- A federal lawsuit claims Pennsylvania State Police are responsible for the death of a marijuana grower. Police ordered a state worker to chase him with a bulldozer, while they followed the 51-year-old man with a helicopter. The bulldozer crushed the man from his neck to his pelvis.
- Six officers, who were part of the Narcotics Field Unit, surrounded a Tacony man in his car. The officers were going to raid his home for drugs, but then noticed his car. The man began to move back and forth when officers told him to shut off his engine. One of the officers allegedly fired three times into the car, killing him.
- The family of a disabled 31-year-old man who depended on a walker, filed a wrongful death suit. Three Philadelphia police officers allegedly shot him in front of his home. The officers fired seven shots into the man’s torso and legs after he allegedly took two of their guns. One of which was still in the holster and the other he had pointed at himself.
Philadelphia Police Force’s Directive on Deadly Force
Most police jurisdictions around the country employ a “use of force” continuum to provide guidelines for officers. Philadelphia’s police department with more than 6,000 officers is the fourth largest in the nation. Philadelphia police department uses a continuum for use of force policies. Directive 10.1 speaks directly to the use of force involving the discharge of firearms. The directive provides the following guidance to Philadelphia police officers:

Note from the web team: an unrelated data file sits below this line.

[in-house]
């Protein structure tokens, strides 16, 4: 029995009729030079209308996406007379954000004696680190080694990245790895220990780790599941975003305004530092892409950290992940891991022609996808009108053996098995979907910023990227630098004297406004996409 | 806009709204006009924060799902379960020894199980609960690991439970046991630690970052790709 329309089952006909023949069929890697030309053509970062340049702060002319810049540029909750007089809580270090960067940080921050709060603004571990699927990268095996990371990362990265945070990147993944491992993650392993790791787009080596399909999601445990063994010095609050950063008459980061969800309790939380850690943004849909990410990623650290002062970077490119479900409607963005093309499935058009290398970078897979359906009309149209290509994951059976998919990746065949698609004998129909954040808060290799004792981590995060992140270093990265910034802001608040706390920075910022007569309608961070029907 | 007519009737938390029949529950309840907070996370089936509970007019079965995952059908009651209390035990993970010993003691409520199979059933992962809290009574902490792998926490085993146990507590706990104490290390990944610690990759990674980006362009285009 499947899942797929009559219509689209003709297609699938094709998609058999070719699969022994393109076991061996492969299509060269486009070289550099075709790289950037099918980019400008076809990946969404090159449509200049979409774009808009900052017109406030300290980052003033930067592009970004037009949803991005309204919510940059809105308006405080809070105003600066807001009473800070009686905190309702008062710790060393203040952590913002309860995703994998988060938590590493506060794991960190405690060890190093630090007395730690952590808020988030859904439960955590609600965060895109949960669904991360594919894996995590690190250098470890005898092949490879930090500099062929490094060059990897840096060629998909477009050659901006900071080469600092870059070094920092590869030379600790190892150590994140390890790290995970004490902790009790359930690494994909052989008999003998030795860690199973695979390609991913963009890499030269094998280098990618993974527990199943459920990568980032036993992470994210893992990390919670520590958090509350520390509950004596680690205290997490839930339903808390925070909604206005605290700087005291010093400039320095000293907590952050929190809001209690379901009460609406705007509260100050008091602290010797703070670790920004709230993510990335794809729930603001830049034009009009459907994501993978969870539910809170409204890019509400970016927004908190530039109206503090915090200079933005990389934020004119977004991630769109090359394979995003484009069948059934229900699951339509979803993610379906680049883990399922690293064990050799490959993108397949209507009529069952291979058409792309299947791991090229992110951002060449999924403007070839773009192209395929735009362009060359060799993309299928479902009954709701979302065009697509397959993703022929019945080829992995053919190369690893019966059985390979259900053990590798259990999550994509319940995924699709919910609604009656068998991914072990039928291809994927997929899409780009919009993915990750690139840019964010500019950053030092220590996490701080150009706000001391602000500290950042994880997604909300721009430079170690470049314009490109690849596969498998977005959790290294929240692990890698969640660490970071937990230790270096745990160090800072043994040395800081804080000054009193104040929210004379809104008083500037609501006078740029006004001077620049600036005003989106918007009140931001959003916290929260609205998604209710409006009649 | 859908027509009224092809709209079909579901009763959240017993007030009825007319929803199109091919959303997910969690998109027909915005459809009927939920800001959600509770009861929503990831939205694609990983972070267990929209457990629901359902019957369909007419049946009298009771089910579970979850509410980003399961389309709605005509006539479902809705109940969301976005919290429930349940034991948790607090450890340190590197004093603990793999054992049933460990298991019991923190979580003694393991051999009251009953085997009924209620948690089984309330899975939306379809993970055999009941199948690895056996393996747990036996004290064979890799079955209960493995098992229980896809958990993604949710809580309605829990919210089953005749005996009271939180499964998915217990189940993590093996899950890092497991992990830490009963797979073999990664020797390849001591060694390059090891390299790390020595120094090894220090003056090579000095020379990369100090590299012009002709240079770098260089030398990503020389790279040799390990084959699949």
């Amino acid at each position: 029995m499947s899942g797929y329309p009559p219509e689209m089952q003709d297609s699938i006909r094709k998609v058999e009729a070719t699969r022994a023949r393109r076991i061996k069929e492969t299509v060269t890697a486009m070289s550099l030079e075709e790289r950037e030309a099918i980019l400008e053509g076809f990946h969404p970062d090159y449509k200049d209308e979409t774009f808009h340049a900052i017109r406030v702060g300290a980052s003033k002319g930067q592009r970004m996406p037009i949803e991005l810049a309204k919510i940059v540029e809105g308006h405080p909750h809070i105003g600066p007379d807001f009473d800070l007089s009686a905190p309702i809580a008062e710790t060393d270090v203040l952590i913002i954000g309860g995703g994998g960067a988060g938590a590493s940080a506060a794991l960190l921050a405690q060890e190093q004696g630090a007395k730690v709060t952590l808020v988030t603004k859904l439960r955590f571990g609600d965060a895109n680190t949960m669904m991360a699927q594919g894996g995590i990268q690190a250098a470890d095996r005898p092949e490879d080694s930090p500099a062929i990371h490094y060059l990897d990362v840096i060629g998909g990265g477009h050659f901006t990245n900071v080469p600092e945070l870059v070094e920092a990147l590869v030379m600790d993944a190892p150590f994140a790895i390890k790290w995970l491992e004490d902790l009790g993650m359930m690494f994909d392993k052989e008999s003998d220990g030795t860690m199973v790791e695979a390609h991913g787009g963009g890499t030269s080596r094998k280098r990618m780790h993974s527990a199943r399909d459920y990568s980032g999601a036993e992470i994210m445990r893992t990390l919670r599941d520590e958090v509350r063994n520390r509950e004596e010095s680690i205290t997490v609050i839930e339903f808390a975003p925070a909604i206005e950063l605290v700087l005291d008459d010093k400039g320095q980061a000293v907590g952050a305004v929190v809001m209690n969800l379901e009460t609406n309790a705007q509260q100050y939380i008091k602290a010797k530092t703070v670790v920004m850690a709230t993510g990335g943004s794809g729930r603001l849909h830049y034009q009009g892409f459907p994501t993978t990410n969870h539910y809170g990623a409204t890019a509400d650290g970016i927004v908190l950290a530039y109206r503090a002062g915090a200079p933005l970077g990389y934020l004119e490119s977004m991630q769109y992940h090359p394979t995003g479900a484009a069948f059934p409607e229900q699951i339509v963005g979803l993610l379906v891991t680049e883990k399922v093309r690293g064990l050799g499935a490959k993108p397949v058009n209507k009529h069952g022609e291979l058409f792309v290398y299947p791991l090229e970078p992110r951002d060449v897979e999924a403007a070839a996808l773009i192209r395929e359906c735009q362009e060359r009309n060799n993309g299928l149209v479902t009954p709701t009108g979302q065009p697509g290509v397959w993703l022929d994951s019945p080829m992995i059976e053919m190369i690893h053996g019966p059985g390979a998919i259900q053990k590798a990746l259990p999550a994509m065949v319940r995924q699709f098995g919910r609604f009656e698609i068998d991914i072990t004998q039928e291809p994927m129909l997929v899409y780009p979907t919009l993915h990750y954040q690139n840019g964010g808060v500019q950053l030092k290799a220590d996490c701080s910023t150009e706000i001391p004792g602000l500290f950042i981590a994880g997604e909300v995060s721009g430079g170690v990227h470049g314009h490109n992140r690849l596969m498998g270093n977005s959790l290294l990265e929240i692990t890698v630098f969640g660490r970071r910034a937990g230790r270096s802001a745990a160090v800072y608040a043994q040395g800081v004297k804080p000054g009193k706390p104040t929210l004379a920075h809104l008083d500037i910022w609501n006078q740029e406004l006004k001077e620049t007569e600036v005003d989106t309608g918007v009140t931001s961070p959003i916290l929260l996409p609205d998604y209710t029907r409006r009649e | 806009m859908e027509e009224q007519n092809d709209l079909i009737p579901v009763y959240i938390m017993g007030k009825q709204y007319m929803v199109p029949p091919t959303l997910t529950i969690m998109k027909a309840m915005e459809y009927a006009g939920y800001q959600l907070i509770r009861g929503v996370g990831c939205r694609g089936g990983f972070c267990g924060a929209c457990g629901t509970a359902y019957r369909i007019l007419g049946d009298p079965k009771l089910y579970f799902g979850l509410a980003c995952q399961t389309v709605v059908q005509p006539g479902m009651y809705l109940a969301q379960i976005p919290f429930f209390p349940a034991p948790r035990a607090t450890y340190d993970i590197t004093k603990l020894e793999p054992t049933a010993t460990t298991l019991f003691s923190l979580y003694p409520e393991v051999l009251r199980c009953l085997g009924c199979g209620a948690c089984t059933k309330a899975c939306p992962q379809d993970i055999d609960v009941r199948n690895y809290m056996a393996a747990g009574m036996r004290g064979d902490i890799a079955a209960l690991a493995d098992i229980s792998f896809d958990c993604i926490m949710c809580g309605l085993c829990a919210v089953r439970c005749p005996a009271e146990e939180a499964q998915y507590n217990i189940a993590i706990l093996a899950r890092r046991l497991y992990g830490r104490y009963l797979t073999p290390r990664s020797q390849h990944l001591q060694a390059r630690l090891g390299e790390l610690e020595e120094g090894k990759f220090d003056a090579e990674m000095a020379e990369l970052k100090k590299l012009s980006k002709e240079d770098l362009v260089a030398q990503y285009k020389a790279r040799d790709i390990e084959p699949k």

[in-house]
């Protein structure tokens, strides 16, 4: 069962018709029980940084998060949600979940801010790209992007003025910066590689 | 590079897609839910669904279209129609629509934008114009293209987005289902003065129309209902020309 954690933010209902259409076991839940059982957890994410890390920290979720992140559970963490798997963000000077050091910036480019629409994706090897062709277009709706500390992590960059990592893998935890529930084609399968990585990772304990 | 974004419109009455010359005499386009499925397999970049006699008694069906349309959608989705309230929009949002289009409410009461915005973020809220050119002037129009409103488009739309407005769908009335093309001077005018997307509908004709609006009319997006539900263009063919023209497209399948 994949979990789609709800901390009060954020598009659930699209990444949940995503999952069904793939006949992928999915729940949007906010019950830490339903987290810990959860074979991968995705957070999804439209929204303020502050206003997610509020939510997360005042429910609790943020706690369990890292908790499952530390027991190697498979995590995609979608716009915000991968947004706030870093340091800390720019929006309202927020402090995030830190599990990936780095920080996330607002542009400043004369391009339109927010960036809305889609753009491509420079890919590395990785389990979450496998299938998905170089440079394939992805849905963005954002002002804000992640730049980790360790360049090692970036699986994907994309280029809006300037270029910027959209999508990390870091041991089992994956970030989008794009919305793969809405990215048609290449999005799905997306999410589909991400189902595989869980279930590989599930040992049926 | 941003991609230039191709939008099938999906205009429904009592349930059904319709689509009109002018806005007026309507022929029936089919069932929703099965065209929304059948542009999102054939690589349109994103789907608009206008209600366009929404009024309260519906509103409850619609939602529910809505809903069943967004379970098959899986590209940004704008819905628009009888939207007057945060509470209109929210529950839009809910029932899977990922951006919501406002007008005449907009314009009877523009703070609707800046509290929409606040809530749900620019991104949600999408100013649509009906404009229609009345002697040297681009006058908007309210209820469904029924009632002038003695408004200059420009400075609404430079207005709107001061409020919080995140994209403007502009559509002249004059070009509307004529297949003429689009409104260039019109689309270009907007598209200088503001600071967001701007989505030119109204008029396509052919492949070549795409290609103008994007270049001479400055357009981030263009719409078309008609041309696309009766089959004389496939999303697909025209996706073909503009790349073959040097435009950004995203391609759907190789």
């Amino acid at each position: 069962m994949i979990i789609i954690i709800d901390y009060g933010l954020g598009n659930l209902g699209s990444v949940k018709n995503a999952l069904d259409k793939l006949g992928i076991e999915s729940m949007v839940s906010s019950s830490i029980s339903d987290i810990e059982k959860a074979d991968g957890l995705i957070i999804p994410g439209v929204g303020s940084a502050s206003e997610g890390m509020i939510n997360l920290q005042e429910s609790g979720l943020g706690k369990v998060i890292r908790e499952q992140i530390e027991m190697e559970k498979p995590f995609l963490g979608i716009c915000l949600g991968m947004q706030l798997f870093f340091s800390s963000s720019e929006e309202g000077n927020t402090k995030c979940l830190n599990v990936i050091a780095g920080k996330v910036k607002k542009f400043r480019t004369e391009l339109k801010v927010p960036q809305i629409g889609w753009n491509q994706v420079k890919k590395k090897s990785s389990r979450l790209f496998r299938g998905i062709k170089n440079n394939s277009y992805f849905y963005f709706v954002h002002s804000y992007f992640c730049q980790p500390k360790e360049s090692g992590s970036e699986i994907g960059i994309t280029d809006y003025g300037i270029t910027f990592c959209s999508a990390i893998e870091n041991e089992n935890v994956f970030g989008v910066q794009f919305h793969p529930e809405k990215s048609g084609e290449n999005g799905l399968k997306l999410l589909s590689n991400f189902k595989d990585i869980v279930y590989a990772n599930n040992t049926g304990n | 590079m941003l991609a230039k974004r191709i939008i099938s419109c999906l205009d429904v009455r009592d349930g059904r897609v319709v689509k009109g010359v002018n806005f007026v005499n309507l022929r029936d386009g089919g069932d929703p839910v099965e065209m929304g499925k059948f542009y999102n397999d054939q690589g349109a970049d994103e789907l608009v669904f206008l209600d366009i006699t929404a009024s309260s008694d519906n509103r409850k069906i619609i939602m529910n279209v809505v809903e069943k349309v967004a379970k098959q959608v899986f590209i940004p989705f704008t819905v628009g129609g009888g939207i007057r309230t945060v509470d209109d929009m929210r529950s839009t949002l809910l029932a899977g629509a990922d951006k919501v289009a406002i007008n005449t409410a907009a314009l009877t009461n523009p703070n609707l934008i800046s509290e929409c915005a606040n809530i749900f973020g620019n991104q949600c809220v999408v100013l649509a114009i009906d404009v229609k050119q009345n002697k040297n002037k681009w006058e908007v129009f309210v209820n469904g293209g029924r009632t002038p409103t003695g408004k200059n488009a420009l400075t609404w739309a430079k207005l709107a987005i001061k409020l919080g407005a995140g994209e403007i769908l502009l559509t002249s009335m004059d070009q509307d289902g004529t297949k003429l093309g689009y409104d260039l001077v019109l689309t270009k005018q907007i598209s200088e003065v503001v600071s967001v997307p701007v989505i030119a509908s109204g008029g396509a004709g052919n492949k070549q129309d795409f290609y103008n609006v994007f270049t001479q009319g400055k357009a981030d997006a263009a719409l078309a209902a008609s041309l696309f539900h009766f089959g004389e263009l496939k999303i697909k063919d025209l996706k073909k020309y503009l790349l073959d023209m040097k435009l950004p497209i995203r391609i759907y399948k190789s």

- Officers must hold a high regard for human life, dignity, and liberty of all. Deadly force should only be used in extreme circumstances when all other avenues have been explored.
- Using deadly force is the most serious act a police officer can engage in while on duty. Carrying a weapon gives an officer power. An officer must employ that power responsibly.
- Officers cannot use deadly force unless they have an objectively reasonable belief they need to protect themselves or another person from severe harm or fatality. Once the danger has subsided, so does the justification for deadly force.
- Officers must give a verbal warning, when possible, before using deadly force.
- Officers should not discharge their weapons when they might put innocents in danger.
- Officers must remember that some subjects can’t respond to commands for a wide array of reasons—for instance, the influence of controlled substances, mental health issues, medical conditions, or language barriers. Officers must consider these factors when deciding whether or not to use deadly force.
- If an officer uses deadly force, he or she must immediately get medical assistance for the subject, if it is safe to do so.
- Any officer who witnesses excessive force must report it to their supervisor and Internal Affairs.
If an officer-involved shooting takes place, the Philadelphia Police Force should take immediate measures and remove the offending officer from street duty. The department reviews the officer’s actions and the circumstances of the shooting, as well as informing the District Attorney.
Family Member Eligibility for a Pennsylvania Wrongful Death Claim